Unstained 4μm sections were cut from each tissue microarray. Immunolabeling for the Brg1 protein was performed with a 1:100 dilution of murine monoclonal anti-BRG1 antibody (clone G-7, catalog #17796, Santa Cruz Biotechnology). Labeling was performed on a Leica-Bond autostainer using biotin free polymer detection reagents (Leica Microsystems). Briefly, after deparaffinization and hydration of the tissue microarray sections, antigen retrieval was achieved in EDTA buffer (pH 9.0) for 20 minutes. Tissues were incubated with the primary antibody for 15 minutes at room temperature, followed by incubation with postprimary and polymer detection for 8 minutes each. Chromogenic detection was performed using 3,3-diaminobenzidine and the slides counterstained with hematoxylin. Slides were then dehydrated and mounted permanently for evaluation.
Immunolabeling was evaluated by four of the authors (AM, MDM, SMH, HM) on a multi-headed microscope with consensus reached in all cases. Each tissue core was assessed independently without knowledge of the patient group. Based on the degree of nuclear labeling in the neoplastic epithelium, a three-tier intensity score (0: absent or minimal; 1: weak; 2: intense) was used for evaluation. In cases with heterogeneous labeling intensity, the respective tissue core was classified according to the predominant pattern of expression in the neoplastic cells. Neoplasms were given an area score from 0 to 4 based on the proportion of cells with labeling (“0”: <5%, “1”: 5–25%, “2”: 26–50%, “3”: 51–75%, “4”: 76–100% of the cells labeled). The scores from different tissue cores of the same patient were averaged in order to obtain one case specific value. A total labeling score was calculated for each patient by multiplying intensity score and area score yielding values from 0 to 8. A total score > 3 was considered as positive whereas a total labeling score of ≤3 was regarded as negative. This cutoff was selected because the highest labeling observed in the normal pancreatic epithelium was a score of 4.
The derivation of low passage IPMN 1T cells has recently been described 29. The cells were maintained in MEM with 20% FBS (GIBCO), 5 ng/ml EGF (Promega), 0.2 U/ml human recombinant insulin (Invitrogen), and 1% penicillin streptomycin (Invitrogen). The hTERT immortalized Human Pancreatic Nestin Expressing epithelial cell line (HPNE cell line) was maintained according to established protocols 30. The human pancreatic cancer cell line Pa03C was maintained in DMEM containing 10% FBS and 1% Penicillin Streptomycin 26.
Cells grown to confluence were scraped in RIPA buffer and sonicated at high power to lyse cells. 50 μg of protein lysate was resuspended in sample buffer, separated by SDS-PAGE and transferred to nitrocellulose membranes. The membrane was blocked in TBST containing 5% powdered milk for 30 min and incubated in anti-Brg1 antibody (H-88; Santacruz) for 1 h to overnight. Blots were probed with HRP-conjugated antirabbit secondary antibody (Santacruz). HRP activity was detected using western lighting chemiluminescence reagents (Pierce).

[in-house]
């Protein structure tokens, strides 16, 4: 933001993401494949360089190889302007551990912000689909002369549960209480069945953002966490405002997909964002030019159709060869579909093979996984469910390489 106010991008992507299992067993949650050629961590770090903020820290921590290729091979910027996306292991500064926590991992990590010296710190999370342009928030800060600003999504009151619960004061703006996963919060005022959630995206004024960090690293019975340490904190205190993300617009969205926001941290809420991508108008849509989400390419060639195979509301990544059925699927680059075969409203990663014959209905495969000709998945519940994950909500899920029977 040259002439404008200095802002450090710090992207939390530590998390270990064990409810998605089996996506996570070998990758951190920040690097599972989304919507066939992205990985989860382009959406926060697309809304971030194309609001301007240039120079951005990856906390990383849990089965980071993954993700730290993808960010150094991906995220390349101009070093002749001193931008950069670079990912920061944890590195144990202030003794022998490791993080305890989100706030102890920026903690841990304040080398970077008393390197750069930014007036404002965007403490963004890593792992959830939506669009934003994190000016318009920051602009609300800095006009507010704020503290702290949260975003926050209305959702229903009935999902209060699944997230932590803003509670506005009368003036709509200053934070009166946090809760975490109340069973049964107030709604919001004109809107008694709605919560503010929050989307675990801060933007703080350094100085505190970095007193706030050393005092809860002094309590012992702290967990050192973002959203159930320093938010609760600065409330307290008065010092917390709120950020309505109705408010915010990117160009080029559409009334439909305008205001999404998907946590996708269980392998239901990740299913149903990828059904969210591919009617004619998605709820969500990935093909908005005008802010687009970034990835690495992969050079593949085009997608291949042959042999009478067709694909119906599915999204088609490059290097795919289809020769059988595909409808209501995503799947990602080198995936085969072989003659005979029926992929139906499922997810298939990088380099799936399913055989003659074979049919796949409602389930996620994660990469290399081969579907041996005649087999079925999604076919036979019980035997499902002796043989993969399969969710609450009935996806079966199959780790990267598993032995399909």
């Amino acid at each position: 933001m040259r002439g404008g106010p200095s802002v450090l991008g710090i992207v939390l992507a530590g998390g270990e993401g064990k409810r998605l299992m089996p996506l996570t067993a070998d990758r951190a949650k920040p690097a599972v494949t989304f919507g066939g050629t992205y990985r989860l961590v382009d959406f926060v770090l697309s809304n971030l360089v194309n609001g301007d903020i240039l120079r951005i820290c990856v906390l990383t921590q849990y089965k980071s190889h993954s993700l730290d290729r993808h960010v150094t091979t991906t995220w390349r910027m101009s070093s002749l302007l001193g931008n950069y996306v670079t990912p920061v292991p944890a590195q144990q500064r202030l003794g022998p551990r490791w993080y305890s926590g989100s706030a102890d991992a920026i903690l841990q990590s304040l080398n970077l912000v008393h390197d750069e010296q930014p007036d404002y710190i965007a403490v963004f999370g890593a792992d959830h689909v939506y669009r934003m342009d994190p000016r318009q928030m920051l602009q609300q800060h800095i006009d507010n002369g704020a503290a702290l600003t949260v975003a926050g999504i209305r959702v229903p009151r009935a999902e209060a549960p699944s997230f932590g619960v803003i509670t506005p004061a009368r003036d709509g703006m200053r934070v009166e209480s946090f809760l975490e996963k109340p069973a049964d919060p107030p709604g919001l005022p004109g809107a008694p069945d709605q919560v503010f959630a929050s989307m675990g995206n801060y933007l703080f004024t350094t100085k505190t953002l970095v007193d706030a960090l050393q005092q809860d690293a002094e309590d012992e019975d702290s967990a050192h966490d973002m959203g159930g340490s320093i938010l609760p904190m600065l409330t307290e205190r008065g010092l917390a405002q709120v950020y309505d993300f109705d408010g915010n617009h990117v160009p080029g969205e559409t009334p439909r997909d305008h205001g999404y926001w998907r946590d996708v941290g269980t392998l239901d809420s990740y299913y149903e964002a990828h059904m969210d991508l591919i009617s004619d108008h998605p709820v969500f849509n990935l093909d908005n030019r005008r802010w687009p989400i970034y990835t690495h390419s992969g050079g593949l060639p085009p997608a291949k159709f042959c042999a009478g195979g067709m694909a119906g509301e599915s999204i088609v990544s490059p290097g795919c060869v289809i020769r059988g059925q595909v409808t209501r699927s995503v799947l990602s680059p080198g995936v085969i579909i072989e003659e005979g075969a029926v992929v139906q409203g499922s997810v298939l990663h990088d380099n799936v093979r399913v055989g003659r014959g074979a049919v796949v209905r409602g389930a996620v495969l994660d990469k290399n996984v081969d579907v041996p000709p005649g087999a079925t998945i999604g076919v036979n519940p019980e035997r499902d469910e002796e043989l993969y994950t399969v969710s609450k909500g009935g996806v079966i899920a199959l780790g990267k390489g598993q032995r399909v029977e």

Statistical computations were performed using SPSS version 17 (SPSS Inc., Chicago, IL, USA). Comparison of categorical expression parameters were examined using Fisher’s exact tests. Comparison of means was performed using Mann-Whitney test. A P-value of less than 0.05 was considered statistically significant.
Of the 66 IPMN lesions 60 (90.1%) were suitable for evaluation of Brg1 immunohistochemical labeling. This included 14 (23.3%) lesions with low-grade dysplasia, 29 (48.3%) with intermediate-grade dysplasia, and 17 (28.3%) with high grade dysplasia. Representative examples for each labeling category are shown in Figure 1. Eight IPMNs presented with an associated invasive pancreatic ductal adenocarcinoma, all tubular subtype. Both the IPMN and the associated infiltrating cancer were available for analysis.
Matched normal pancreatic ductal epithelium was available for 51 IPMNs (83.3%) and all normal epithelial samples were positive for Brg1 nuclear expression. A full labeling score of 8 was seen in nearly all evaluable “normal” tissues (n=45; 88.2%) (Figure 2). In contrast, Brg1 labeling was reduced in 32 of the 60 (53.3%) IPMN lesions. This loss was observed significantly more often in high grade IPMN lesions (13 of 17; 76%) compared to low grade (4 of 14; 29%) and intermediate-grade IPMNs (15 of 29; 48%; p=0.03). A complete loss of expression was noted in 5 (8.3%) lesions comprising 4 IPMNs with intermediate-grade and 1 IPMN with high-grade dysplasia We did not observe a statistical difference in Brg1 labeling scores among different histological IPMN subtypes. Furthermore, total labeling score did not correlate with tumor location within the ductal tree (main-duct vs. branch-duct vs. mixed) (Table 1). Brg1 labeling was negative in 2 out of 8 invasive cancers (25%). However, no significant difference was observed, when the mean labeling score of the cancers was compared with the mean value of their matched non-invasive IPMNs (Table 2).
To further substantiate our immunohistochemical findings in tissue sections, Western blot analysis was subsequently performed, to evaluate Brg1 expression in the low passage non-invasive IPMN cell line, IPMN 1T 29. As a positive control for a cancer with known somatic mutation of BRG1, we used the Pa03C line, as recently described in the pancreatic cancer genome sequencing effort 26. When compared with HPNE cell lines, both Pa03C and the IPMN 1T cells showed a marked and comparable decrease in Brg1 protein expression (Figure 3).